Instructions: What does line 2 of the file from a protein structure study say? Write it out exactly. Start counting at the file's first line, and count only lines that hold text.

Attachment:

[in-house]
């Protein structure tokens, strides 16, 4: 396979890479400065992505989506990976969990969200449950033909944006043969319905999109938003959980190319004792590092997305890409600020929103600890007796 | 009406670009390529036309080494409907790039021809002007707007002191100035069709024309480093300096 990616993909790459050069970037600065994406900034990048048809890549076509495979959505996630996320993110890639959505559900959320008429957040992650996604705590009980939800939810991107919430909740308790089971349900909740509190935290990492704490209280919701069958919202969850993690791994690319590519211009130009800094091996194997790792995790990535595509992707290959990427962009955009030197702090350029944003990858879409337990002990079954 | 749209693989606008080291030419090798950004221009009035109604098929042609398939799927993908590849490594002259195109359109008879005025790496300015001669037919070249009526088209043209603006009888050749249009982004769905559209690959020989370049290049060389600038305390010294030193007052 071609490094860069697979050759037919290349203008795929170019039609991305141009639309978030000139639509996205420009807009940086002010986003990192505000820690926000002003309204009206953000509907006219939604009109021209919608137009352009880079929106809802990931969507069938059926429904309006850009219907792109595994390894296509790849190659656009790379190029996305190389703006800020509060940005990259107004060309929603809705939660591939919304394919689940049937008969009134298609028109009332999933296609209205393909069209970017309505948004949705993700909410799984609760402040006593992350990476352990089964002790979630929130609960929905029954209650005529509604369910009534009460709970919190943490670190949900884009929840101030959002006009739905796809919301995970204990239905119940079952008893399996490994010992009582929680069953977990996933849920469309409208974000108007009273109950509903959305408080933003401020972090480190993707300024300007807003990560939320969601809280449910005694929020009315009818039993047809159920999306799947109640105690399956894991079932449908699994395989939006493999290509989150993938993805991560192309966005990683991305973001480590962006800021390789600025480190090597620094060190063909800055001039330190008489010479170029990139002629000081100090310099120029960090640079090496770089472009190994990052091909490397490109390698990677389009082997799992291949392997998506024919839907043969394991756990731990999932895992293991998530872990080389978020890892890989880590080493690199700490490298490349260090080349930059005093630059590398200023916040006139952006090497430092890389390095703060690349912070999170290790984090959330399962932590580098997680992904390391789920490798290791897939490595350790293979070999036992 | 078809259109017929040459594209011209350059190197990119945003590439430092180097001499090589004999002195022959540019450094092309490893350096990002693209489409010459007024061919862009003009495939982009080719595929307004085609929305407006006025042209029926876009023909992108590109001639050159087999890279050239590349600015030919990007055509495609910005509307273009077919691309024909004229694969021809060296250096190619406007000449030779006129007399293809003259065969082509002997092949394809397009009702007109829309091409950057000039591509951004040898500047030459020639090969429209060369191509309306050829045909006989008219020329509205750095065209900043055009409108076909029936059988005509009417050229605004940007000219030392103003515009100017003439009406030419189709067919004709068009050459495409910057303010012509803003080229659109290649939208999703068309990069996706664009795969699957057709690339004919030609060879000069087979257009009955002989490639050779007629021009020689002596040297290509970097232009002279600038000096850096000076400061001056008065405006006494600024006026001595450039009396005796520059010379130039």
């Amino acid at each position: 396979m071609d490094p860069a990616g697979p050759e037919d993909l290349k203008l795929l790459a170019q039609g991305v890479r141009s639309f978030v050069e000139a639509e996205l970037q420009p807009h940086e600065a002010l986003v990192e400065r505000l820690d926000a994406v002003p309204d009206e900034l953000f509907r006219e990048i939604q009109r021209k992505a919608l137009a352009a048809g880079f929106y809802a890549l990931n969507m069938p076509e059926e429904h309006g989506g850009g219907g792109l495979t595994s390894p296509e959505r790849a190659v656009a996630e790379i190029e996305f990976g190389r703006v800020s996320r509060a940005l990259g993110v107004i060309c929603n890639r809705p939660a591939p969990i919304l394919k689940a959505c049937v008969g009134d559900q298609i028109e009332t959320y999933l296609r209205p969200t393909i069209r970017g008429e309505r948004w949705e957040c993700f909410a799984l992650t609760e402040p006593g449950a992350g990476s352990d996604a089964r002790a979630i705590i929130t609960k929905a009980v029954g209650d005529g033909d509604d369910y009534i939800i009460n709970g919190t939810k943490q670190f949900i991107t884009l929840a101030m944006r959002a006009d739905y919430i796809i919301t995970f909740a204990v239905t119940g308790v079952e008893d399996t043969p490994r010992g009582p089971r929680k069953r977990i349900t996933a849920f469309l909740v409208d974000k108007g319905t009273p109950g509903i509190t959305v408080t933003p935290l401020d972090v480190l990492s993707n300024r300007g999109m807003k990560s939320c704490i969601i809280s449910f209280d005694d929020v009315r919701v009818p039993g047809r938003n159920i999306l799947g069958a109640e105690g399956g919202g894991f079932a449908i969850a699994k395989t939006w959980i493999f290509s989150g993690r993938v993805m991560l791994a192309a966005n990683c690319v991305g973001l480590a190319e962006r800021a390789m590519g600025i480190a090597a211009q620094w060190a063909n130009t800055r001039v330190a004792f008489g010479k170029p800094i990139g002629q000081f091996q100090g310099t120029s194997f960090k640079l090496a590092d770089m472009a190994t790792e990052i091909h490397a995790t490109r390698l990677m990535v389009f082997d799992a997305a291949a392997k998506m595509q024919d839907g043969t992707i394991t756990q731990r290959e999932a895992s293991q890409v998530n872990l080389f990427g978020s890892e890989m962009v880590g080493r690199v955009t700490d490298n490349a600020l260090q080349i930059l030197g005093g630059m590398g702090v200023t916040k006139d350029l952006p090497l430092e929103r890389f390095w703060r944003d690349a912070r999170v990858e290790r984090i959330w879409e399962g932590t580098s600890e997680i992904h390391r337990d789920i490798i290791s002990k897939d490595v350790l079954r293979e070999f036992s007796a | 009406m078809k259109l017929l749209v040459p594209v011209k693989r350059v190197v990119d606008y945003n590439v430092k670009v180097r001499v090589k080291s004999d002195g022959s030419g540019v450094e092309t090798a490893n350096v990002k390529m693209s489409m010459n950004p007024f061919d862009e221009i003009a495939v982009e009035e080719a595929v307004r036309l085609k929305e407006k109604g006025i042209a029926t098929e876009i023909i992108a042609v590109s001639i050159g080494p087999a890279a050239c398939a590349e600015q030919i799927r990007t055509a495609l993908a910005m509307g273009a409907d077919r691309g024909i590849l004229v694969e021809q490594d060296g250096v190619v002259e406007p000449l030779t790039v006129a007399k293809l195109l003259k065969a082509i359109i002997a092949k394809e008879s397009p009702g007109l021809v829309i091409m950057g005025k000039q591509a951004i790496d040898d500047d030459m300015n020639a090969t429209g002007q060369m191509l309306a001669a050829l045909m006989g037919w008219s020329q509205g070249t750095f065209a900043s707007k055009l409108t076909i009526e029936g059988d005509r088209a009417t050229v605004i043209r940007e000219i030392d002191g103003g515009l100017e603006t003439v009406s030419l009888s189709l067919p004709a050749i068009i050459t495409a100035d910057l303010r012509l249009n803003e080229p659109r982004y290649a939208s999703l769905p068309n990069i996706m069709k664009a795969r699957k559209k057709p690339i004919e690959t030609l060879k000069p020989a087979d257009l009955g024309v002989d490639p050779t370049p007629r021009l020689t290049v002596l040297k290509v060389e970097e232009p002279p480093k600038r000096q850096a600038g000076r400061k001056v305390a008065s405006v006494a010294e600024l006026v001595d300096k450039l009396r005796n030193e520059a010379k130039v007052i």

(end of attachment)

């Protein structure tokens, strides 16, 4: 396979890479400065992505989506990976969990969200449950033909944006043969319905999109938003959980190319004792590092997305890409600020929103600890007796 | 009406670009390529036309080494409907790039021809002007707007002191100035069709024309480093300096 990616993909790459050069970037600065994406900034990048048809890549076509495979959505996630996320993110890639959505559900959320008429957040992650996604705590009980939800939810991107919430909740308790089971349900909740509190935290990492704490209280919701069958919202969850993690791994690319590519211009130009800094091996194997790792995790990535595509992707290959990427962009955009030197702090350029944003990858879409337990002990079954 | 749209693989606008080291030419090798950004221009009035109604098929042609398939799927993908590849490594002259195109359109008879005025790496300015001669037919070249009526088209043209603006009888050749249009982004769905559209690959020989370049290049060389600038305390010294030193007052 071609490094860069697979050759037919290349203008795929170019039609991305141009639309978030000139639509996205420009807009940086002010986003990192505000820690926000002003309204009206953000509907006219939604009109021209919608137009352009880079929106809802990931969507069938059926429904309006850009219907792109595994390894296509790849190659656009790379190029996305190389703006800020509060940005990259107004060309929603809705939660591939919304394919689940049937008969009134298609028109009332999933296609209205393909069209970017309505948004949705993700909410799984609760402040006593992350990476352990089964002790979630929130609960929905029954209650005529509604369910009534009460709970919190943490670190949900884009929840101030959002006009739905796809919301995970204990239905119940079952008893399996490994010992009582929680069953977990996933849920469309409208974000108007009273109950509903959305408080933003401020972090480190993707300024300007807003990560939320969601809280449910005694929020009315009818039993047809159920999306799947109640105690399956894991079932449908699994395989939006493999290509989150993938993805991560192309966005990683991305973001480590962006800021390789600025480190090597620094060190063909800055001039330190008489010479170029990139002629000081100090310099120029960090640079090496770089472009190994990052091909490397490109390698990677389009082997799992291949392997998506024919839907043969394991756990731990999932895992293991998530872990080389978020890892890989880590080493690199700490490298490349260090080349930059005093630059590398200023916040006139952006090497430092890389390095703060690349912070999170290790984090959330399962932590580098997680992904390391789920490798290791897939490595350790293979070999036992 | 078809259109017929040459594209011209350059190197990119945003590439430092180097001499090589004999002195022959540019450094092309490893350096990002693209489409010459007024061919862009003009495939982009080719595929307004085609929305407006006025042209029926876009023909992108590109001639050159087999890279050239590349600015030919990007055509495609910005509307273009077919691309024909004229694969021809060296250096190619406007000449030779006129007399293809003259065969082509002997092949394809397009009702007109829309091409950057000039591509951004040898500047030459020639090969429209060369191509309306050829045909006989008219020329509205750095065209900043055009409108076909029936059988005509009417050229605004940007000219030392103003515009100017003439009406030419189709067919004709068009050459495409910057303010012509803003080229659109290649939208999703068309990069996706664009795969699957057709690339004919030609060879000069087979257009009955002989490639050779007629021009020689002596040297290509970097232009002279600038000096850096000076400061001056008065405006006494600024006026001595450039009396005796520059010379130039």